I’ve never written a post for The Spill before. Isn’t that shocking? So I thought it was about time I made amends and started chucking the odd thing on over here, as it’s nice to break loose from the RR confines when time permits and do something about what is lighting my fire currently. As I’m still getting used to the vagaries of WordPress, I thought I would just throw something out and use it to work out how to do the techie bits; so hoping to work those out whilst writing this but hopefully still say something interesting….
Anyway, I thought I would draw attention to two completely different songs that have been haunting me this week that happen to be thematically linked in that they both take place on the water and try to evoke that wateriness through the musical soundscape that they occupy.
Exhibit One: The Sallyangie – Banquet on the Water
Who are The Sallyangie? Well, they are a late 60′s folk duo consisting of the terrifyingly young and precocious brother and sister combination of Mike and Sally Oldfield – Mike being only 16 years old when he wrote and made this record, a fact that still surprises me, given that I could still barely manage a blues scale on the guitar at that age. Granted, it does have a clumsy naivety about it, but that’s easily lost in the sense of childish whimsy that this genre of psychedelic folk always liked to evoke. I’ve never been able to tell if the words to this song are poetic genius or just a hopeless mishmash of classical and pseudo-Christian imagery, but in some respects, it doesn’t matter – as a piece of writing, it is as beautiful as it is assured.
In this song, the water is as still as a millpond, perfect for mythical beings or just lovers to walk and feast upon. The guitar playing evokes the stillness through steady folk finger picking overlayed with beautiful harmonics ringing out like concentric waves spreading out across the surface. Sally Oldfield’s voice is clear and unwavering whilst still holding an incredible fragility that could carry for eternity over a midnight lake.
Exhibit Two: Franz Schubert – Auf Dem Wasser Zu Singen (To be Sung on the Water)
In contrast, the water is more disturbed in this masterful piece of German Art song from Franz Schubert, the rippling of the high semiquaver notes suggests the ebb and flow of waves, the bobbing up and down of the boat on the swell of the current and the wind gently blowing the reeds, perfectly mirroring the words of the poet Leopold Graf zu Stolberg-Stolberg.
Mitten im Schimmer der spiegelnden Wellen
Gleitet, wie Schwäne, der wankende Kahn
Ach, auf der Freude sanftschimmernden Wellen
Gleitet die Seele dahin wie der Kahn;
Denn von dem Himmel herab auf die Wellen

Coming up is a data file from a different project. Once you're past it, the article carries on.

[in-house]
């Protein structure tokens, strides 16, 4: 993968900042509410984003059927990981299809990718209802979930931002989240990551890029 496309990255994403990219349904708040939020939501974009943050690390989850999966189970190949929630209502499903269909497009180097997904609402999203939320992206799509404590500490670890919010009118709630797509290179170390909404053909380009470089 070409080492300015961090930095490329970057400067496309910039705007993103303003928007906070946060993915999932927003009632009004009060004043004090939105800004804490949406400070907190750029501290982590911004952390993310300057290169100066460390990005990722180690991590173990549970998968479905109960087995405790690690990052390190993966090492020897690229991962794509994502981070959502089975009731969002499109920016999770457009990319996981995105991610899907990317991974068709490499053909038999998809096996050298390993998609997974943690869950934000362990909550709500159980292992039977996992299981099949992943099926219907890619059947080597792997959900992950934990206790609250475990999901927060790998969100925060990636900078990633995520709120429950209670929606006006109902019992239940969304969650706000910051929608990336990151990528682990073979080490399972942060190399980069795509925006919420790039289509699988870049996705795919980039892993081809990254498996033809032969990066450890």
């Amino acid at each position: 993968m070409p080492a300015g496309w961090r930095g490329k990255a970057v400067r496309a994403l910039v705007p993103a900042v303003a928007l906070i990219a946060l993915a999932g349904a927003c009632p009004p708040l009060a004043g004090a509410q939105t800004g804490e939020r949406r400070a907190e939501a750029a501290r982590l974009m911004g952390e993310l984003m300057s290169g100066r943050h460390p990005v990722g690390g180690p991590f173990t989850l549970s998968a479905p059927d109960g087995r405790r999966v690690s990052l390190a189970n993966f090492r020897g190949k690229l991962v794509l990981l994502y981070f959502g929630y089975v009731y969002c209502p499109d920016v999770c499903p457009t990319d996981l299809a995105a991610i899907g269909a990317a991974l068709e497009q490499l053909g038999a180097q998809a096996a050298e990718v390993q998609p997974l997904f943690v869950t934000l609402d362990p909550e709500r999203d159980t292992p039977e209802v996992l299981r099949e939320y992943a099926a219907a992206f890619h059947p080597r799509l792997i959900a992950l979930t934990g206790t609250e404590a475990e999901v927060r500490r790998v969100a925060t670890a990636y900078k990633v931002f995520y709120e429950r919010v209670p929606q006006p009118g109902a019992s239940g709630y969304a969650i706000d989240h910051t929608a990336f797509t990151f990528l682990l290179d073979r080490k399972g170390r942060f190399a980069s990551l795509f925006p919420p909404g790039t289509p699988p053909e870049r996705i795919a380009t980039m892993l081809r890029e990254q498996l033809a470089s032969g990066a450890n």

Tanzet das Abendrot rund um den Kahn.
Amidst the shimmering, mirroring waves
the rocking boat glides such as a swan
Oh, gently shimmering waves of joy
as the soul too glides like a boat
for from the heavens the setting sun
dances on the waves around the boat
In Graham Johnson’s superb analysis of Schubert Lieder, he suggests that this song carries a perfect synergy between the musical and lyrical metaphors – just as the words liken the journey of the immortal soul to a boat on troubled water, the music captures this metaphor too, with the repetitious nature of the accompanying music suggesting that human life is a mere brief journey on the boat of time, endlessly rocked by the waters of life. Meanwhile, the vocal line starts low, submerged with the dark rippling music, but at the end of each verse it breaks through to a soaring vocal high note which basks in a momentary emergence of a bright major key, a perfect metaphor for the human soul breaking free from its Earthbound sorrows – you can read that as death if you wish, or finding enlightenment, peace, happiness. Whatever works for you.
Or you can forgot all that, close your eyes and let this beautiful music, written by a genius at the peak of his powers, carry you along on its journey across the waters. The performance in the YouTube link above is a glorious one from the early 60′s by Christina Ludwig.
And if that’s got you in the mood for more water based adventures, check out these other tracks in this miniplaylist:
1) The Marcin Wasilewski Trio – Lugano Lake; radiant Polish jazz, as beautiful as the Italian lake that inspired this piece.
2) Frederick Delius – Summer Night on the River; Delius writes impressionist music like few others, it’s highly fragmentary, yet still holds a solid form that suggests floating down a summer river on a hot, humid night.
3) The Turquoise Swimming Pools – The Winds; magical early 80′s nautical Scouse pop. You can almost feel the salty tang in the air and the breeze ruffling the sails, as you set sail on choppy seas for adventures in mysterious lands.